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Tue Jun 24, 2014, 03:08 PM

UMMS scientists show that monarch butterflies employ a magnetic compass during migration

PUBLIC RELEASE DATE: 24-Jun-2014

UMMS scientists show that monarch butterflies employ a magnetic compass during migration

Study published in Nature Communications finds inclination compass in monarchs responds to UVA light

WORCESTER, MA – Each fall millions of monarch butterflies use a sophisticated navigation system to transverse 2,000 miles from breeding sites across the eastern United States to an overwintering habitat in specific groves of fir trees in central Mexico. Scientists at the University of Massachusetts Medical School and Worcester Polytechnic Institute have identified a new component of this complex system. They reported in Nature Communications that monarchs use a light-dependent, inclination magnetic compass to help them orient southward during migration.

"Taken as a whole, our study reveals another fascinating aspect of the monarch butterfly migratory behavior," said senior study author Steven Reppert, MD, the Higgins Family Professor of Neuroscience and distinguished professor of neurobiology at UMass Medical School. "Greater knowledge of the mechanisms underlying the fall migration may well aid in its preservation, currently threatened by climate change and by the continuing loss of milkweed and overwintering habitats. A new vulnerability to now consider is the potential disruption of the magnetic compass in the monarchs by human-induced electromagnetic noise, which can also affect geomagnetic orientation in migratory birds."

Co-author Robert Gegear, PhD, assistant professor of biology and biotechnology at WPI, explained, "Our study shows that monarchs use a sophisticated magnetic inclination compass system for navigation similar to that used by much larger-brained migratory vertebrates such as birds and sea turtles."

Monarchs use a time-compensated sun compass in their antenna to help them make their 2,000 mile migratory journey to overwintering sites. During the absence of daylight cues, such as under dense cloud cover, migrants have been, surprisingly, seen flying in the expected southerly direction. It's been hypothesized that monarchs use geomagnetic cues to help navigate when day light cues are unavailable to them during migration.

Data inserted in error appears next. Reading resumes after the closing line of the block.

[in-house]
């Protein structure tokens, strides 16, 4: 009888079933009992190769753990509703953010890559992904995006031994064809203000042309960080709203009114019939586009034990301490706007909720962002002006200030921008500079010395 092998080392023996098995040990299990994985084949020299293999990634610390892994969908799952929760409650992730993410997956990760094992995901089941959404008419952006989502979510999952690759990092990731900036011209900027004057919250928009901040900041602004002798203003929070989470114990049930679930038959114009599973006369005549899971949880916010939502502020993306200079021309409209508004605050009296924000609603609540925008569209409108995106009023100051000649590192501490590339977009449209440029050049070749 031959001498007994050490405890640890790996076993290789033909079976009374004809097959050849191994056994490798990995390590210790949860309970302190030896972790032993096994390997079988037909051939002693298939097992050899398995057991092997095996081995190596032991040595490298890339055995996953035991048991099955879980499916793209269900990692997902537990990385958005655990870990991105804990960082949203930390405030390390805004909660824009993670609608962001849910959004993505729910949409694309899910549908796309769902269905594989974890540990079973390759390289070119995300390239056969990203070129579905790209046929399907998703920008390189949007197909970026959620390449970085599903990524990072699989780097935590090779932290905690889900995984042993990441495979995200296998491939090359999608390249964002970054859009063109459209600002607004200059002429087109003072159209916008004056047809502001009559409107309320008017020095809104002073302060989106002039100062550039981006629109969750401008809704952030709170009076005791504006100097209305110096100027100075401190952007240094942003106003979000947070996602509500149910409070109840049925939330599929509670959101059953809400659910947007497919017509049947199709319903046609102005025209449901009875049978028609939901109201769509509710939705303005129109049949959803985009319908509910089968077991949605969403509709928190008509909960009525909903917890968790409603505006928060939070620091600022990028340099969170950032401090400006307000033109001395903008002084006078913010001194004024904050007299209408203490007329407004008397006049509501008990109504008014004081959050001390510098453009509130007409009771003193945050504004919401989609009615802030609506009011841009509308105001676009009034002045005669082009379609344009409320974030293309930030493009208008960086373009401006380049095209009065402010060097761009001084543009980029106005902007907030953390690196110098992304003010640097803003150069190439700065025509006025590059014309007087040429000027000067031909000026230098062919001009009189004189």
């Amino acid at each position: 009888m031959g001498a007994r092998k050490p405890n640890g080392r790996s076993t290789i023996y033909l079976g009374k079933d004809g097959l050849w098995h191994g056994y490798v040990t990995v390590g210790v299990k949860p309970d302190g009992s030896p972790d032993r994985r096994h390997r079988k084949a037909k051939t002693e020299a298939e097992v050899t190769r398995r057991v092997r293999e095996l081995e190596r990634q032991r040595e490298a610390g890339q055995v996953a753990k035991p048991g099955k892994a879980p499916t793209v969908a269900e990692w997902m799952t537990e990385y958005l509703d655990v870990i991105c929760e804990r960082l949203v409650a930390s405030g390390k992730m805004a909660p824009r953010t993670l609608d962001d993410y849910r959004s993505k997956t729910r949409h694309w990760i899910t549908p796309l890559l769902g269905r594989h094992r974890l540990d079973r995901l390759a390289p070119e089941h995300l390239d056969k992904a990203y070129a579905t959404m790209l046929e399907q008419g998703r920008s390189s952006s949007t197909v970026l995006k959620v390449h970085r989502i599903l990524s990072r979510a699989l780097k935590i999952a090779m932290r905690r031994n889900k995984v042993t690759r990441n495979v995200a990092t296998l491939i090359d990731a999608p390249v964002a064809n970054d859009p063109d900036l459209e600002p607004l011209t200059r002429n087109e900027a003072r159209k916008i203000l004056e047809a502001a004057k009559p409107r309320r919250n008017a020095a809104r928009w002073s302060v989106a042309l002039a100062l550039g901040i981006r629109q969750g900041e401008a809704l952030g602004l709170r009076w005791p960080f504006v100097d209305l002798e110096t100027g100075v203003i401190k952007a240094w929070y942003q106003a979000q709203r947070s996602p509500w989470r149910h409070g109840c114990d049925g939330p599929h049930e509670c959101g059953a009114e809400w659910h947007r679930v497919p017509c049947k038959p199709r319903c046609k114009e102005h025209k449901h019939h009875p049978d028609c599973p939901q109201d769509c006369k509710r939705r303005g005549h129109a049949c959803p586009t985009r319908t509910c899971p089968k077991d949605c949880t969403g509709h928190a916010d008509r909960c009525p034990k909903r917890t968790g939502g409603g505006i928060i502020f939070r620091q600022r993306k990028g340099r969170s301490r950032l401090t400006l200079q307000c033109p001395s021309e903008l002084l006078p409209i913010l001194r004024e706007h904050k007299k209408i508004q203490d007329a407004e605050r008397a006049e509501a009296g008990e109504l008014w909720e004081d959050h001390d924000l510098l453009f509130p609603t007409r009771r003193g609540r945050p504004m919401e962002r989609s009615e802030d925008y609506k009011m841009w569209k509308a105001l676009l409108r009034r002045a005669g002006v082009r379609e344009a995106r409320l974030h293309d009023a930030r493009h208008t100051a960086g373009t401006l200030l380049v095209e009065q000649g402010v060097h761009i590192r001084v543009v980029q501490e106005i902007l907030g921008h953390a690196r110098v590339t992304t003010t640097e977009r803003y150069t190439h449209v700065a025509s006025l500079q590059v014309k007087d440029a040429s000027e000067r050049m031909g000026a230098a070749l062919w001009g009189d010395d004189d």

More:
http://www.eurekalert.org/pub_releases/2014-06/uomm-uss062414.php

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Reply UMMS scientists show that monarch butterflies employ a magnetic compass during migration (Original post)
Judi Lynn Jun 2014 OP
Judi Lynn Jun 2014 #1
postulater Jun 2014 #2

Response to Judi Lynn (Original post)

Tue Jun 24, 2014, 03:15 PM

1. Monarch butterfly uses magnetic, Sun compasses: study

Monarch butterfly uses magnetic, Sun compasses: study
24 Jun 2014


[font size=1]
AFP / Mario Vazquez

A file photo taken on December 10, 2008 shows
monarch butterflies at the Sierra del Chincua
sancturay in Angangueo, in the Mexican state of
Michoacán[/font]

The North American monarch butterfly uses the Sun as well as Earth's magnetic field as navigational tools for its famous long-distance migration, scientists said Tuesday.

The insects with their characteristic orange-and-black wings flutter thousands of kilometres each year from the United States and southern Canada to the Michoacan mountains in central Mexico, where they overwinter.

The butterflies, whose Latin name is Danaus plexippus, have long been known to use a type of solar compass in the brain.

Yet, curiously, they are also able to migrate when skies are heavily overcast, which suggested co-reliance on a magnetic compass.

Now, biologists from Massachusetts say they have found evidence for this, making the butterfly the first long-distance migratory insect thought to use magnetic navigation.

They placed monarchs in a flight simulator, which they surrounded with different artificial magnetic fields to test the insects' directional sense.

More:
http://www.afp.com/en/news/monarch-butterfly-uses-magnetic-sun-compasses-study

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Response to Judi Lynn (Original post)

Tue Jun 24, 2014, 03:19 PM

2. Monarchs are the new canaries.

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